“I woke up on Super Bowl Sunday and couldn’t feel my foot,” she recalls. “It was totally numb, tingling and ice cold. I was scared. I went straight to the hospital.”
At 57, Kerry had smoked for 30 years. She also had type 2 diabetes and didn’t watch her diet. Yet she mostly ignored those pesky charley horses she felt from time to time in her legs.
At Lawrence + Memorial Hospital’s Emergency Department, tests quickly allayed fears of a blood clot. She was referred to a team of specialists with the hospital’s Limb Preservation Program, which helps patients just like Kerry avoid limb loss due to circulatory blockages and other conditions.
“We’re bringing together specialists from multiple medical disciplines and collaborating in one location, all for the benefit of patients,” said Carlos Mena, MD, Limb Preservation Program co-medical director.
As patients typically have other health conditions — like diabetes, high blood pressure, coronary artery disease — the program’s team of specialists includes general and vascular surgeons, podiatrists, interventional cardiologists, and interventional radiologists; as well as nurses and therapists.
In Kerry’s case, two angioplasties opened the blockages in her right leg, resulting in limb preservation. The largest blockage was removed at Yale New Haven Hospital, only as a precaution to ensure additional care would be available, if required. The second was at L+M Hospital.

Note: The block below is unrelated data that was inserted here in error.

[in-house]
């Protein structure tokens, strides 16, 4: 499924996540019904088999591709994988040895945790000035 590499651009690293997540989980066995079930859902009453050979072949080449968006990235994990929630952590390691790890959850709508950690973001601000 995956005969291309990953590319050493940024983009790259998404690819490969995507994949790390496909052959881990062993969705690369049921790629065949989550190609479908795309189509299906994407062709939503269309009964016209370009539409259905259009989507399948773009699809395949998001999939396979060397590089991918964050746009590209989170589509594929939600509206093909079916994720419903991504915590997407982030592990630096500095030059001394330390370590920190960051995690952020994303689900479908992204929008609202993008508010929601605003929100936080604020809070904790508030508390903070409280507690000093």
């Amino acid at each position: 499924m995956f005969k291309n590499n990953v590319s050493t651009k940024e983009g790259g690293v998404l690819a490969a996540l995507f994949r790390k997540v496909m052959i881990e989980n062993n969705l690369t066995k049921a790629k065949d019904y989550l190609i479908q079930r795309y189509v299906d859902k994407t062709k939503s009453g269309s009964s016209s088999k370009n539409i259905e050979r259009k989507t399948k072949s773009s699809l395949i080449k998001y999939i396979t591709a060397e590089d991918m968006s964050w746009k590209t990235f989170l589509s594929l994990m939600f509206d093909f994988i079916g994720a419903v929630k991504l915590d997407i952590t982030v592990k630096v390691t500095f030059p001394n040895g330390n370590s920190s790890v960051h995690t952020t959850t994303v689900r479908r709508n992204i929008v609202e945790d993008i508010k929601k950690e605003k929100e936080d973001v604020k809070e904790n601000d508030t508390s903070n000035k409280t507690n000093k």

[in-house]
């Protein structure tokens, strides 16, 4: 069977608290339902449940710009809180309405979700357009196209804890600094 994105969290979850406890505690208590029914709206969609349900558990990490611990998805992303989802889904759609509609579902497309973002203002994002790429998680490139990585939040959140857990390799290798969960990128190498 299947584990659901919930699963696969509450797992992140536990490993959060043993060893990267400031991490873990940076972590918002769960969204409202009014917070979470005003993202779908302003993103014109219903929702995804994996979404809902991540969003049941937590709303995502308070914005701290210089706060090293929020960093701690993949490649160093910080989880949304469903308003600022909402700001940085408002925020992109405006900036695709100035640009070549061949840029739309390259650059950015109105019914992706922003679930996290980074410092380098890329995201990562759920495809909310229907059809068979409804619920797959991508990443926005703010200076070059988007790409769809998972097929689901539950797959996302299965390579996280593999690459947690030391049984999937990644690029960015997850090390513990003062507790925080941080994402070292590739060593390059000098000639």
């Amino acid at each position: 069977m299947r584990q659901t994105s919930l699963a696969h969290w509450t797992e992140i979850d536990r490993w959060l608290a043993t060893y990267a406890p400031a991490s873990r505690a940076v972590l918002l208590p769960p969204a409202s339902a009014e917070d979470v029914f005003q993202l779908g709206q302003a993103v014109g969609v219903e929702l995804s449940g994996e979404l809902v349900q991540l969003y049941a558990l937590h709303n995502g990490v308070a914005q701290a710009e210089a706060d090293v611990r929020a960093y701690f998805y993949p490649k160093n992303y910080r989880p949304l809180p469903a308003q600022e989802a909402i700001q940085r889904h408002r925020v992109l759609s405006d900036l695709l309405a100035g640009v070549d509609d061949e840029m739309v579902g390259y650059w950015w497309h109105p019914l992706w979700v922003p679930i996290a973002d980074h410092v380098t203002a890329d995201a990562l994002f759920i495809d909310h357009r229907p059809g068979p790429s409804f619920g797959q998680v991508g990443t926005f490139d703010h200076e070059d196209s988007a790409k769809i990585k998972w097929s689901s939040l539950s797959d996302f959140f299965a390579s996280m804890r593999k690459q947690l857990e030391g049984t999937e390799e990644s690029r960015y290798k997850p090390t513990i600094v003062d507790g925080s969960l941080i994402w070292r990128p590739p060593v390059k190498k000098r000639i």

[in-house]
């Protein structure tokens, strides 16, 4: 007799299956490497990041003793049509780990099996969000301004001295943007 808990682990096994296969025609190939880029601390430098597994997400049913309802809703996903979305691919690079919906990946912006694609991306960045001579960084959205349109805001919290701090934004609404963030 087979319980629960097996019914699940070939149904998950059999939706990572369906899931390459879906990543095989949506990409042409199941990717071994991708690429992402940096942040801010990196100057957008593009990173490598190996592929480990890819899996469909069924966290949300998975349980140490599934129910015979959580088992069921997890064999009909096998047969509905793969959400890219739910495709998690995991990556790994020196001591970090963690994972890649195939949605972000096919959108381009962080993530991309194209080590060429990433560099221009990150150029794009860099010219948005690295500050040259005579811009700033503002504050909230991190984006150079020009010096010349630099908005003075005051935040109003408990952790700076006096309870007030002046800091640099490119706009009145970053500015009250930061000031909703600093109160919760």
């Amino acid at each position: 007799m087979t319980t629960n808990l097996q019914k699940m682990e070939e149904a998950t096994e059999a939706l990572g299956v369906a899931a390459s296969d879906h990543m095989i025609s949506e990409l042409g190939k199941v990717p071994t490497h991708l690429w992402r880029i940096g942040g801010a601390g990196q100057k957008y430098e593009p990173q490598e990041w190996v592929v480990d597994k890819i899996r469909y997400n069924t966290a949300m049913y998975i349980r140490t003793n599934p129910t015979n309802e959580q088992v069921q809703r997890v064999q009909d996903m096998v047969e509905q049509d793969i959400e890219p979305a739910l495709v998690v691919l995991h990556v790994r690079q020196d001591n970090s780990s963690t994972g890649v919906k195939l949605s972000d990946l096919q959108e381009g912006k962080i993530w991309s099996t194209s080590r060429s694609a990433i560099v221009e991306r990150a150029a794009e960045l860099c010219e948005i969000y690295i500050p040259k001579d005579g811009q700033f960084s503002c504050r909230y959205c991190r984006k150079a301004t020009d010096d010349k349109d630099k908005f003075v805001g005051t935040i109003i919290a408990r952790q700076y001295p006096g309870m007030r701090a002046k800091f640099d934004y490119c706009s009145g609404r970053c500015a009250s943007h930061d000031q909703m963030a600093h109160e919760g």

The Limb Preservation Program also places a priority on helping patients make healthy lifestyle changes. Changes may include losing weight, quitting smoking and taking steps to control blood sugar, cholesterol or blood pressure.
The entire experience changed Kerry’s outlook on life. She quit smoking and began watching what she ate. She also dove back into a long-neglected routine of swimming with friends for exercise.
“If I hadn’t gone to the hospital, I’d probably still be smoking, and probably wouldn’t be swimming,” she said. “It’s the best thing. Last summer, we did the Mystic River Shark Swim. We swam down the Mystic River. I even medaled in my age group. I was so happy you would have thought I’d won a gold medal!”
Stories like Kerry’s are gratifying to Dr. Mena. “Not everyone can change their entire outlook on life, but we applaud the efforts Kerry has made to improve her health,” he said. “I do believe, in many cases, we can give people new hope.”